Though water and electricity are not usually a good mix, the combination is one of the best methods for collecting fish and determining their health. The electricity stuns them long enough to allow them to be scooped up in long nets, measured and tossed back.
“The integrity of the Center Hill Dam has been compromised and as the engineers fix it, everything downstream is changing and people want to know about it,” said Phil Bettoli, the primary investigator of the project and assistant leader of the U.S. Geological Survey’s Cooperative Fishery Research Unit, a joint effort between TTU, USGS, the U.S. Fish and Wildlife Service and the Tennessee Wildlife Resources Agency.
“The Army Corps of Engineers hired us to do the assessment of what is going on in that fish community now, but when they finish their repairs to the dam, they may go back to the way they used to operate the dam which is going to change the fish community again. We want to be able to predict what’s going to happen then.”
As engineers pump concrete into areas where the water has eroded the limestone into which the dam was built, a team of TTU researchers is collecting fish on the river at five locations below the dam. They have been there for two years and will be there for the next year and a half, working with two grants worth nearly $300,000 from the Army Corps of Engineers.
In the nearly four years that the dam repair has been underway, the biologists have found that the ecosystem has gotten healthier. The engineers have used a small gate that releases water and also aerates it at the same time, providing more dissolved oxygen for the fish and insects in the river. Also, water is being released on a more regular basis to lessen pressure on the structure, which provides a more consistent environment for the organisms living downstream.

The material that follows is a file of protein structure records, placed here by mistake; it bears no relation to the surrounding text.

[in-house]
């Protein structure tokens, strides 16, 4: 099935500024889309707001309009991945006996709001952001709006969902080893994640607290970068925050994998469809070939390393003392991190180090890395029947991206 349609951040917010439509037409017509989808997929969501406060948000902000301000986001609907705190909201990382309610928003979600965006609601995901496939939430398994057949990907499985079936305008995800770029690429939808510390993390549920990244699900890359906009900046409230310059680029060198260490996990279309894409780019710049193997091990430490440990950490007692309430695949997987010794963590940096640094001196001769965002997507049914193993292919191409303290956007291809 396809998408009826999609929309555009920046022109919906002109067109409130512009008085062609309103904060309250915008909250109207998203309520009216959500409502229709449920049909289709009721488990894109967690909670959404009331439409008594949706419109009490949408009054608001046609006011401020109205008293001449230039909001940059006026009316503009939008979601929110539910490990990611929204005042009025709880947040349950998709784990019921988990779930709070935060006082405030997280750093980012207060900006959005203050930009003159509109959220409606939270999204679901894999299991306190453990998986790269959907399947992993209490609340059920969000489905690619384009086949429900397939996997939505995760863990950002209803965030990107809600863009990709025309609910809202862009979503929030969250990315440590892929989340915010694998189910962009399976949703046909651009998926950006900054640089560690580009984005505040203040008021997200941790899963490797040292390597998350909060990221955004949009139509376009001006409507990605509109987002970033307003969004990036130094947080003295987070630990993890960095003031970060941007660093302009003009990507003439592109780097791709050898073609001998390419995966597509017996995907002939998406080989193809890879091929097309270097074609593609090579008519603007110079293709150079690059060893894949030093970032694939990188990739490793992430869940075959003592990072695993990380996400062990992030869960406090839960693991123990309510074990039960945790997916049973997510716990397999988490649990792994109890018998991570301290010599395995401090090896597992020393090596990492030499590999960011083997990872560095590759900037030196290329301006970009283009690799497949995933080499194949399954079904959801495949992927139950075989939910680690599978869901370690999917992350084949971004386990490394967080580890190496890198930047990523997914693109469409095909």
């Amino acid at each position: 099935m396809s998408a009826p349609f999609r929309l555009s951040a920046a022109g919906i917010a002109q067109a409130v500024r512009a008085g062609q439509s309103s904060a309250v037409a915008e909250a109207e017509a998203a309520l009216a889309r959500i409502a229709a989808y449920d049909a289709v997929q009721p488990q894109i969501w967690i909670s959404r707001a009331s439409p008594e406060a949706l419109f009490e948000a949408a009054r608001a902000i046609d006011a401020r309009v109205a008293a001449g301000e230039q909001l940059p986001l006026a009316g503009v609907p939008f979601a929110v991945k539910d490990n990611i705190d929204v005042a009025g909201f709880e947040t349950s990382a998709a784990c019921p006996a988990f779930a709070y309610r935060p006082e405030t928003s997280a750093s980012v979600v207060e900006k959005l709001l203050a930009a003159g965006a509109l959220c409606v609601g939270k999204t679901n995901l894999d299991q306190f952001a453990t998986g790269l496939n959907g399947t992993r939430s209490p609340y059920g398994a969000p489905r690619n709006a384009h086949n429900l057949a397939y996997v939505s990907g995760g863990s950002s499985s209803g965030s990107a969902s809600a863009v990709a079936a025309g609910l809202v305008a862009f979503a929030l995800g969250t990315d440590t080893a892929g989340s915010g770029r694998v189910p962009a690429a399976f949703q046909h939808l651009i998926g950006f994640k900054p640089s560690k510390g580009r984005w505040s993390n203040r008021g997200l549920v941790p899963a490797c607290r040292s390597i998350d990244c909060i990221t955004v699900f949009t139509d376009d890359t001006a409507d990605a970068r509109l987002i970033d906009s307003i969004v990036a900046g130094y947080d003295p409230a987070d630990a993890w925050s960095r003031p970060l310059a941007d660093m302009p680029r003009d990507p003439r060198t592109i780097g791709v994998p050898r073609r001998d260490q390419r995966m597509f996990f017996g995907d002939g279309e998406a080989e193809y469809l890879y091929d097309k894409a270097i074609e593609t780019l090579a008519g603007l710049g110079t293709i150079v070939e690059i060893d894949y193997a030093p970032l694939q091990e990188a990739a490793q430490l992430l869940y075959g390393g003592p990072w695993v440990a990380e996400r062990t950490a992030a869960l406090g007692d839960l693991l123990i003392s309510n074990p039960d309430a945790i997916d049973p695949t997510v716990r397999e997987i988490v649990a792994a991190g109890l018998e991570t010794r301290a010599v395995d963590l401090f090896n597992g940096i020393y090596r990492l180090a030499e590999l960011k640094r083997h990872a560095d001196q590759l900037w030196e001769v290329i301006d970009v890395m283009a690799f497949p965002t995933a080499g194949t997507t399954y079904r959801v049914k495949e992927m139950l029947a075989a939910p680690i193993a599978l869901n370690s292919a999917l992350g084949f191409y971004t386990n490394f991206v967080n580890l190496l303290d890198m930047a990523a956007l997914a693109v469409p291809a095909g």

“The dam was built for two main reasons; for electricity and flood control,” Bettoli, who is also a professor of biology at TTU, said. “They didn’t think about wildlife habitats in the 1940s when they built this. Now, you can’t ignore it.”
Researchers from a team of more than a dozen undergraduate and graduate students can be found on the river during all four seasons, at all times of the day. They are found either in a small flat-bottomed boat equipped with a small generator and long probes that run an electric current through the water, or wading through the river themselves with packs that generate electricity on their backs, nets in hand.